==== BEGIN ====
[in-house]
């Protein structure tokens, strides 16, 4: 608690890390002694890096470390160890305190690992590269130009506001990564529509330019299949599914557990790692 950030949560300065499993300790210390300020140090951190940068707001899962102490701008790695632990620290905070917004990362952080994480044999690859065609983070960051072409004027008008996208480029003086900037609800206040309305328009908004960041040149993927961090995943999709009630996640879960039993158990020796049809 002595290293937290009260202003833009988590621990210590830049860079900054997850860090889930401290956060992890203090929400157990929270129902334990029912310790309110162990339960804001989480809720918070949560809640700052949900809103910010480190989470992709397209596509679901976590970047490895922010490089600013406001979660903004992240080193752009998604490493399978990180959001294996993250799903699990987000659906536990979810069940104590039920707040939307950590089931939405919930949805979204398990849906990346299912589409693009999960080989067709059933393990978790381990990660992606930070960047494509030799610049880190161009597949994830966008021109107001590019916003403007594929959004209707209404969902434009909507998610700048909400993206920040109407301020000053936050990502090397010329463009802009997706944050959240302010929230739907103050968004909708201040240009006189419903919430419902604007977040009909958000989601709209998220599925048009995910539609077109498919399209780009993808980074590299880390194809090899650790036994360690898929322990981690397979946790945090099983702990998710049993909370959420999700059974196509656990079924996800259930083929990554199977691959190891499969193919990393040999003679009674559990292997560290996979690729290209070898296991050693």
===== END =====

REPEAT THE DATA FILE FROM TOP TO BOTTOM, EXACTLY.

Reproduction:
[in-house]
């Protein structure tokens, strides 16, 4: 608690890390002694890096470390160890305190690992590269130009506001990564529509330019299949599914557990790692 950030949560300065499993300790210390300020140090951190940068707001899962102490701008790695632990620290905070917004990362952080994480044999690859065609983070960051072409004027008008996208480029003086900037609800206040309305328009908004960041040149993927961090995943999709009630996640879960039993158990020796049809 002595290293937290009260202003833009988590621990210590830049860079900054997850860090889930401290956060992890203090929400157990929270129902334990029912310790309110162990339960804001989480809720918070949560809640700052949900809103910010480190989470992709397209596509679901976590970047490895922010490089600013406001979660903004992240080193752009998604490493399978990180959001294996993250799903699990987000659906536990979810069940104590039920707040939307950590089931939405919930949805979204398990849906990346299912589409693009999960080989067709059933393990978790381990990660992606930070960047494509030799610049880190161009597949994830966008021109107001590019916003403007594929959004209707209404969902434009909507998610700048909400993206920040109407301020000053936050990502090397010329463009802009997706944050959240302010929230739907103050968004909708201040240009006189419903919430419902604007977040009909958000989601709209998220599925048009995910539609077109498919399209780009993808980074590299880390194809090899650790036994360690898929322990981690397979946790945090099983702990998710049993909370959420999700059974196509656990079924996800259930083929990554199977691959190891499969193919990393040999003679009674559990292997560290996979690729290209070898296991050693």